Jan’s Romantic Dilemma—Broccoli and Brad
Chapter 1. Mr. August
The door to my restaurant, Jan’s Café, burst open, and Tiny Tucker marched in. Tiny is my best friend, who has had careers as a cosmetologist, a waitress (at Jan’s), and now a real-estate-lady-in-training. Tiny likes to “dress the part” for whatever job she has, so today she was all gussied up in her new real-estate-lady suit with a Paisley challis shawl and four-inch platform heels. Given that Tiny was five-foot-five and around 175 pounds with wide hips and a size 40 double-D bosom, she made quite an imposing figure. Her recently purchased used Cadillac with plenty of room for house-hunting customers was parked at the curb. It was a more expensive car than she could afford, I guessed, but she “needed” it to impress clients with how successful she was (or soon would be).
In her arms Tiny had a stack of calendars that she plunked down on the counter next to the cash register. She called out to Hank Rogers, my chief cook, who was Tiny’s boyfriend. “Hi, sweetie! Come and look at this.” Turning back to me, she said, “These sell for fifteen dollars, which is a good price for a great calendar like this one. The proceeds go to United Way and the Firefighters’ Fund.”
It was the annual (for the last couple of years anyhow) Beach Haven Fire Department beefcake calendar. In addition to the full-page semi-pornographic shots twelve of the better-endowed firefighters had posed for—“Mr. January,” “Mr. February,” etc.—there were prominent ads for Hobby Farnsworth, Realtor, who was Tiny’s new employer. Hobby was co-sponsoring the BHFD calendar and had dispatched Tiny to place them with businesses around town.
It was quiet at the café following the lunch rush, so Hank was able to abandon the grill for a couple of minutes to come out and look at the calendar. The assistant cook, Ray Hernandez, a former army buddy of Hank’s, came along. Tiny gave them each a calendar to look at. I had already started flipping through the pages. Mr. January … OK. Mr. February … OK. They all looked good and pretty sexy.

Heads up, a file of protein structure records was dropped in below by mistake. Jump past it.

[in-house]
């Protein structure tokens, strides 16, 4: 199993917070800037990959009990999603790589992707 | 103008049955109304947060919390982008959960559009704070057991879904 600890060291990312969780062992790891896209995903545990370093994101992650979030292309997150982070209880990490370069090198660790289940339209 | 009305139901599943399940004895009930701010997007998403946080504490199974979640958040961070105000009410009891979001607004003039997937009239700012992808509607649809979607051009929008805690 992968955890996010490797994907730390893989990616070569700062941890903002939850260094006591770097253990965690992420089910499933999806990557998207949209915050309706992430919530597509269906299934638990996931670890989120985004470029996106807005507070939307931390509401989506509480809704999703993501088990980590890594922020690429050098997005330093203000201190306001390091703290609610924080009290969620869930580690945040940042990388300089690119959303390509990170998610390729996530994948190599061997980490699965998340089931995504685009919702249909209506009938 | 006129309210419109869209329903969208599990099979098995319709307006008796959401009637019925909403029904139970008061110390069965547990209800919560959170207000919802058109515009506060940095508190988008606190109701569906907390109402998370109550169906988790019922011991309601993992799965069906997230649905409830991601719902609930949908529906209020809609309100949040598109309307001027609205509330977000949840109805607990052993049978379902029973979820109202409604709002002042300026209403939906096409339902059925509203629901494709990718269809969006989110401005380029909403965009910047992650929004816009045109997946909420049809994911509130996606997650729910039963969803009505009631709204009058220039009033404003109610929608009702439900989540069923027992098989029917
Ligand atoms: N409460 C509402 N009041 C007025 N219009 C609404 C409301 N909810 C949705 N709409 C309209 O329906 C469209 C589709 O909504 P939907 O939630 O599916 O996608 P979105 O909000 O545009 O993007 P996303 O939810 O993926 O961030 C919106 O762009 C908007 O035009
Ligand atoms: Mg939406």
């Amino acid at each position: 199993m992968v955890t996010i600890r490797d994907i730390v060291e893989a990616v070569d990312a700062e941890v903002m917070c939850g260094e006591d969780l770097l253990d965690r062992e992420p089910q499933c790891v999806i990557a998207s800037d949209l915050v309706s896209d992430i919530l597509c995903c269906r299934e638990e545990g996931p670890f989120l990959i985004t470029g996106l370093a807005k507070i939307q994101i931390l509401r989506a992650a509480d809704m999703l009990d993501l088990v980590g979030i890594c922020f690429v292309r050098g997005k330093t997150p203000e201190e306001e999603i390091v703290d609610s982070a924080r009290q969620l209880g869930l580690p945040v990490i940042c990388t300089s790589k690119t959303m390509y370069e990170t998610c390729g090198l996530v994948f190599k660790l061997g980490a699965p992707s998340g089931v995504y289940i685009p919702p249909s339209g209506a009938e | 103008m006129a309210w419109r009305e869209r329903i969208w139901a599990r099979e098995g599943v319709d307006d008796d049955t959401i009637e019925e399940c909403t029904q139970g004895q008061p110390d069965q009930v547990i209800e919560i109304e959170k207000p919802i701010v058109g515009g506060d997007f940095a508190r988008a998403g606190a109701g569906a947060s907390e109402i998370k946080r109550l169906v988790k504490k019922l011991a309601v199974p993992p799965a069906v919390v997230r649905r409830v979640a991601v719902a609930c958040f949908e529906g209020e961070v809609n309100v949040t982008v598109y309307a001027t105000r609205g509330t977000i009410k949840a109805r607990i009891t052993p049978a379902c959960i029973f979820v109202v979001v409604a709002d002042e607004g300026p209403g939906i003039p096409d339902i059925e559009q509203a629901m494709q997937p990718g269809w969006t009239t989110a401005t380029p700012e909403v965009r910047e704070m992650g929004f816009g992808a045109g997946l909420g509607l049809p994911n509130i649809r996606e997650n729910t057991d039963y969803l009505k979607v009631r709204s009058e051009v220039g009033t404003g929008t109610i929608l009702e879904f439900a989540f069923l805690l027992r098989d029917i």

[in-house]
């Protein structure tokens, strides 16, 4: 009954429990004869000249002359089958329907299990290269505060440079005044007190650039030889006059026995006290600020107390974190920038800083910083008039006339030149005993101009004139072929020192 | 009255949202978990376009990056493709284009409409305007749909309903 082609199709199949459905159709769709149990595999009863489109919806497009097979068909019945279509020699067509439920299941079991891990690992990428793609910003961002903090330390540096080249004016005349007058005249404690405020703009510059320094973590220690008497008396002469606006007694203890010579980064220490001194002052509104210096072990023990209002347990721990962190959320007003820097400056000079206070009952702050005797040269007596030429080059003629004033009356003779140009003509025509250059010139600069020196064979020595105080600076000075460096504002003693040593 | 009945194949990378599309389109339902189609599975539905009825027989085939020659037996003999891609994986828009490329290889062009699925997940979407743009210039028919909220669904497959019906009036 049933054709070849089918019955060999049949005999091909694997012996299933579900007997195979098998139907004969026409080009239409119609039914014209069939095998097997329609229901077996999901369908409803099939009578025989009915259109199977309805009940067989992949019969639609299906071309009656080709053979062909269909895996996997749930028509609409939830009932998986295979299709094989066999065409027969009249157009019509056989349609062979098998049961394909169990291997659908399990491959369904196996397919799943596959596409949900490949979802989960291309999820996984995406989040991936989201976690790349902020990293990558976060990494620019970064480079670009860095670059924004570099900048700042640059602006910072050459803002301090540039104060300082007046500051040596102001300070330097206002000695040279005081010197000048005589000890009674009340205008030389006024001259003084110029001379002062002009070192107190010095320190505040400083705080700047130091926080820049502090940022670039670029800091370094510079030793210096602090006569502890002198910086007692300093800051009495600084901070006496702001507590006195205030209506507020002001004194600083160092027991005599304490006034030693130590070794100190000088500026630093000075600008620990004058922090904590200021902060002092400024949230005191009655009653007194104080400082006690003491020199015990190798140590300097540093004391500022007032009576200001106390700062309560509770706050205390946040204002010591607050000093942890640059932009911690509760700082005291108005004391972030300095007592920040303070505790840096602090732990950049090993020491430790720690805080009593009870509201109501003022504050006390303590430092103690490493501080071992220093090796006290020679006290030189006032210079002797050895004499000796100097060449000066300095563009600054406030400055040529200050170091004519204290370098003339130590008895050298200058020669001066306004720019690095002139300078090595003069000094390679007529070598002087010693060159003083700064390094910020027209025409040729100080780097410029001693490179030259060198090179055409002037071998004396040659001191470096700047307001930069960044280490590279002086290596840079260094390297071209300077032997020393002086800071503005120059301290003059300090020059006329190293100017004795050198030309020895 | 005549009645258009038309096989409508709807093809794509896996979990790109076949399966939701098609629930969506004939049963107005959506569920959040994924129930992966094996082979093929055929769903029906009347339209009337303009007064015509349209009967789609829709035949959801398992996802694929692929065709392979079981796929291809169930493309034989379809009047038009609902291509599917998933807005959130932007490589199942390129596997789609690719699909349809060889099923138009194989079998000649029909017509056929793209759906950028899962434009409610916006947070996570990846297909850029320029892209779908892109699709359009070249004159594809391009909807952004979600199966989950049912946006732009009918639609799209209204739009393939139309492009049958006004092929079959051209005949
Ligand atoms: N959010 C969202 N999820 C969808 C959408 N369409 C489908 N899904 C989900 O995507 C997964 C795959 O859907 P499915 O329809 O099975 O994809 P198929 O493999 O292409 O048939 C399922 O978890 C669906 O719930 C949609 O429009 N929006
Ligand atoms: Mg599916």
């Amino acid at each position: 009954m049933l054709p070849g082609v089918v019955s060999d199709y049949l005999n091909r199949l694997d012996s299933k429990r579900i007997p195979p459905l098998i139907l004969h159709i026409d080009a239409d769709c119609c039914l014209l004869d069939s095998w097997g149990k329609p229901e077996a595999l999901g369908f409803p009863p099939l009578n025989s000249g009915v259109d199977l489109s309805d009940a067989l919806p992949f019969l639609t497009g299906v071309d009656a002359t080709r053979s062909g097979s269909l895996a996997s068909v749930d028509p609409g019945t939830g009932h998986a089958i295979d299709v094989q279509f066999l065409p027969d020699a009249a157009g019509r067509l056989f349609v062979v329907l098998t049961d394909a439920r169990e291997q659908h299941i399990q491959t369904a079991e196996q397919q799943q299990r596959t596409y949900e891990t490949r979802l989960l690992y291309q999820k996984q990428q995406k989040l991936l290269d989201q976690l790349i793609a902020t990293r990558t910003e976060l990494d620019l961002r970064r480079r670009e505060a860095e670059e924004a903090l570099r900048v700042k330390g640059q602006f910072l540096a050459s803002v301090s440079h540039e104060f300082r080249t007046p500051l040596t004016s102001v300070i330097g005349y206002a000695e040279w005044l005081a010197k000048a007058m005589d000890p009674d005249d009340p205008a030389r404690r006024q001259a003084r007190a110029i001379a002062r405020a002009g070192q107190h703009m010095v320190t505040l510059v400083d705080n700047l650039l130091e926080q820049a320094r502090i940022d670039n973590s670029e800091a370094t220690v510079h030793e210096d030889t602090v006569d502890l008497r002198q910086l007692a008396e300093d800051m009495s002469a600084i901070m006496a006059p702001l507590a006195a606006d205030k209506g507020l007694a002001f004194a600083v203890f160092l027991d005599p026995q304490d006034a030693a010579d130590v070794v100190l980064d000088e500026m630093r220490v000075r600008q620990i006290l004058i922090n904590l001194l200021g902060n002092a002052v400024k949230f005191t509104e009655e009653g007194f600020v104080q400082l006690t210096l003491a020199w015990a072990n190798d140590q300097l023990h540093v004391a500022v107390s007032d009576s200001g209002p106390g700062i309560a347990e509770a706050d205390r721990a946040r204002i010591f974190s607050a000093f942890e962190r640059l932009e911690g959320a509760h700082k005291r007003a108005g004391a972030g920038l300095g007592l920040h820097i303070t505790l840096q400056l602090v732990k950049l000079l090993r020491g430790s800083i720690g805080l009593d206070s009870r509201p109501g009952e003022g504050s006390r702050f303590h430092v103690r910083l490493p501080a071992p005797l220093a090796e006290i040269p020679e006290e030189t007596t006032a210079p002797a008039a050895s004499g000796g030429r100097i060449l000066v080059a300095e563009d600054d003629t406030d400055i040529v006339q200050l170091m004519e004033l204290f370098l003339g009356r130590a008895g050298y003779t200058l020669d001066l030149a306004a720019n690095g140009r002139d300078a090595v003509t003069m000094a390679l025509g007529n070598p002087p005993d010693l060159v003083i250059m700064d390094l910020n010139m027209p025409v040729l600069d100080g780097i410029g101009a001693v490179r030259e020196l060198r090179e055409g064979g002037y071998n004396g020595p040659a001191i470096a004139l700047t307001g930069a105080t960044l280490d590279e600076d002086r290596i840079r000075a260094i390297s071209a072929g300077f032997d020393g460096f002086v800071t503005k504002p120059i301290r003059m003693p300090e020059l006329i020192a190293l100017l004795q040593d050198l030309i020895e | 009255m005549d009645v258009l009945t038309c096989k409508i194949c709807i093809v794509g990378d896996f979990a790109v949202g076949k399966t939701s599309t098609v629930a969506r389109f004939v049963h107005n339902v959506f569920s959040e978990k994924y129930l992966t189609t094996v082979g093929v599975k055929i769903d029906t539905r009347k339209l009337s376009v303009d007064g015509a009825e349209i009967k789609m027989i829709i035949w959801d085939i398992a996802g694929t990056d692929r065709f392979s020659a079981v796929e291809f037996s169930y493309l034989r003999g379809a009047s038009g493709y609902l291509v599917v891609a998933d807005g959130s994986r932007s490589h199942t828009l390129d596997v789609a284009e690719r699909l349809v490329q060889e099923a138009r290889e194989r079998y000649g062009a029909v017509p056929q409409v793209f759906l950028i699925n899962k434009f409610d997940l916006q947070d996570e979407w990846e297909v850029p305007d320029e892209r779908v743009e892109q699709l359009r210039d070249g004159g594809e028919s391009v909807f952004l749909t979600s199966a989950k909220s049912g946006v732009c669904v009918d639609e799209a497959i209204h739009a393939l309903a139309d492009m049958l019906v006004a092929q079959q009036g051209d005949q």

And then I came to Mr. August.
I read the caption:
Mr. August is Brad Goode, who recently joined BHFD, coming to us from the Providence, Rhode Island, Fire Department, bringing eight years of experience as a firefighter and paramedic. We proudly welcome Brad Goode to Beach Haven.
Tiny was looking over my shoulder. “Oh, yeah,” she said. We all welcome Brad Goode to Beach Haven.”
Brad Goode looked like a Greek god. No … he looked better than a Greek god. He was bigger, and more muscular. He was wearing well filled-out black briefs. That’s all. Legs planted apart, hands on hips, coarse dark-blonde hair combed straight back, brown eyes sparkling with mischief, a come-and-get-it-ladies smirk on his face as he stared straight into the camera. Tiny was practically drooling. So was I.
Hank was unimpressed with the whole twelve-month line-up. However, Ray, who was gay, was stuck on Mr. September, a guy with dark hair and green eyes, turned away from the camera, showing off a truly wonderful half-bare backside, and looking sexily over his shoulder at us.
“Who’s that?” Ray asked.
Hank read the caption aloud.
Mr. September is Bill Mortimer. A five-year veteran of BHFD, hazardous materials expert, truck and ladder operator, Bill is a man you can lean on in any emergency.
“I’d like to lean on him,” Ray said.
Ray had broken up with his former partner a few months earlier. He was lonely and available. I had told my Aunt Dorothy about Ray’s situation. I smiled as I thought about that conversation. Aunt Dorothy had a way of mixing up words that could be pretty funny. She thought Ray was really cute, though not for herself—Dorothy was newly married to Jimmy Doyle, the Beach Haven Town Animal “Guardian” as he liked to call himself—but she thought Ray might be someone for one of her friends.